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A Single Sclerotomy Vitreous Biopsy Technique in Endophthalmitis

A Single Sclerotomy Vitreous Biopsy Technique in Endophthalmitis Abstract To the Editor. —Vitreous specimens in endophthalmitis can be obtained by aspiration through a needle, vitrectomy biopsy procedure, or full vitrectomy approach. In theory, a vitreous biopsy procedure in which the vitreous is cut may be safer than vitreous aspiration. When performing a vitreous biopsy in endophthalmitis, it is widely believed1 that an infusion line is necessary to prevent the globe from collapsing. However, one can use a single 20-gauge sclerotomy without infusion to rapidly and simply perform a vitrectomy biopsy in this disease. Additional sclerotomy openings are not required. The suction outflow end of the vitrectomy cutter is connected to a "vitreous biopsy tubing adaptor," which consists of 2.5 cm of silicone tubing connected to a female Luer lock as shown in the Figure. The Luer lock is attached to a tuberculin syringe so that suction can be controlled manually. The cutting function is machine controlled.Under the References 1. Forster RK. Endophthalmitis . In: Schwab IR. ed. Duane's Clinical Ophthalmology . Revised ed. Philadelphia, Pa:JB Lippincott; 1989;4:chap24. http://www.deepdyve.com/assets/images/DeepDyve-Logo-lg.png Archives of Ophthalmology American Medical Association

A Single Sclerotomy Vitreous Biopsy Technique in Endophthalmitis

Archives of Ophthalmology , Volume 109 (4) – Apr 1, 1991

A Single Sclerotomy Vitreous Biopsy Technique in Endophthalmitis

Abstract

Abstract To the Editor. —Vitreous specimens in endophthalmitis can be obtained by aspiration through a needle, vitrectomy biopsy procedure, or full vitrectomy approach. In theory, a vitreous biopsy procedure in which the vitreous is cut may be safer than vitreous aspiration. When performing a vitreous biopsy in endophthalmitis, it is widely believed1 that an infusion line is necessary to prevent the globe from collapsing. However, one can use a single 20-gauge sclerotomy without...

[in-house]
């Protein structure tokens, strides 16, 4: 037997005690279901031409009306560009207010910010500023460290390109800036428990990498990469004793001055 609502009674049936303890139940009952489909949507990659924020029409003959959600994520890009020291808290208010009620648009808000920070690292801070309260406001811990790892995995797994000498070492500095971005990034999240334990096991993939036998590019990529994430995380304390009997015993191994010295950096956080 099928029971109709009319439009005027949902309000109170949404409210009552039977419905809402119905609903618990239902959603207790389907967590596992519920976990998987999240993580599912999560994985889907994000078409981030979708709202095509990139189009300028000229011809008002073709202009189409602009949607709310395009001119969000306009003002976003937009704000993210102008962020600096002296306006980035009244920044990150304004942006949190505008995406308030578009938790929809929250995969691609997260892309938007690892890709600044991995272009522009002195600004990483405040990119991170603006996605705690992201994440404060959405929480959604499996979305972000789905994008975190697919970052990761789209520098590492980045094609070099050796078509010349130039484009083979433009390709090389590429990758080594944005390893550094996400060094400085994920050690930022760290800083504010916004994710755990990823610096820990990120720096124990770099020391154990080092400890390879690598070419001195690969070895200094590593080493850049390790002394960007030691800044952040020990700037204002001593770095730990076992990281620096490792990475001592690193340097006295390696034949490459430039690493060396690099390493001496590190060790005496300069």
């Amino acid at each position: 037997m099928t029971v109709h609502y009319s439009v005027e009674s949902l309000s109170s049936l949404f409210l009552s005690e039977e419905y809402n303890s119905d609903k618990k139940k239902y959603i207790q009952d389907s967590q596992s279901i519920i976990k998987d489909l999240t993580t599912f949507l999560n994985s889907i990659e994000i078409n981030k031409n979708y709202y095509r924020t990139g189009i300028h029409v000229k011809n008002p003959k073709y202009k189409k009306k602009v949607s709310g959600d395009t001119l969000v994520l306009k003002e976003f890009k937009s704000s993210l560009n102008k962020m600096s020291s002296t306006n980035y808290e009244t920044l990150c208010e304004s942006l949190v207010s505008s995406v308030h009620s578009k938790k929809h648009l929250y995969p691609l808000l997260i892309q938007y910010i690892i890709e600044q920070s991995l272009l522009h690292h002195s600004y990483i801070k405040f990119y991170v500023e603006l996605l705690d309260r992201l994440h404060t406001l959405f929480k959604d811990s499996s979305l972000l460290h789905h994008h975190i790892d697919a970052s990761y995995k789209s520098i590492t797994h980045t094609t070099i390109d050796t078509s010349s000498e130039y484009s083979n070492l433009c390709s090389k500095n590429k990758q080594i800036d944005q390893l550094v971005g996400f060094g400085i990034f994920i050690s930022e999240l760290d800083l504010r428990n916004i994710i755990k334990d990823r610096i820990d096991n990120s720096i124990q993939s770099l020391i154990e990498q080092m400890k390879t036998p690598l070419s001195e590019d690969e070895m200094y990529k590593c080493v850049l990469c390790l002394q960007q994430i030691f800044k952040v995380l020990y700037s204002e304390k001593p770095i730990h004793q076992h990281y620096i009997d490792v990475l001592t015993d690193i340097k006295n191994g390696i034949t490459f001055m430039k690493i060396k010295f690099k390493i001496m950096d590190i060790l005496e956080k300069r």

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Publisher
American Medical Association
Copyright
Copyright © 1991 American Medical Association. All Rights Reserved.
ISSN
0003-9950
eISSN
1538-3687
DOI
10.1001/archopht.1991.01080040025008
Publisher site
See Article on Publisher Site

Abstract

Abstract To the Editor. —Vitreous specimens in endophthalmitis can be obtained by aspiration through a needle, vitrectomy biopsy procedure, or full vitrectomy approach. In theory, a vitreous biopsy procedure in which the vitreous is cut may be safer than vitreous aspiration. When performing a vitreous biopsy in endophthalmitis, it is widely believed1 that an infusion line is necessary to prevent the globe from collapsing. However, one can use a single 20-gauge sclerotomy without infusion to rapidly and simply perform a vitrectomy biopsy in this disease. Additional sclerotomy openings are not required. The suction outflow end of the vitrectomy cutter is connected to a "vitreous biopsy tubing adaptor," which consists of 2.5 cm of silicone tubing connected to a female Luer lock as shown in the Figure. The Luer lock is attached to a tuberculin syringe so that suction can be controlled manually. The cutting function is machine controlled.Under the References 1. Forster RK. Endophthalmitis . In: Schwab IR. ed. Duane's Clinical Ophthalmology . Revised ed. Philadelphia, Pa:JB Lippincott; 1989;4:chap24.

Journal

Archives of OphthalmologyAmerican Medical Association

Published: Apr 1, 1991

References

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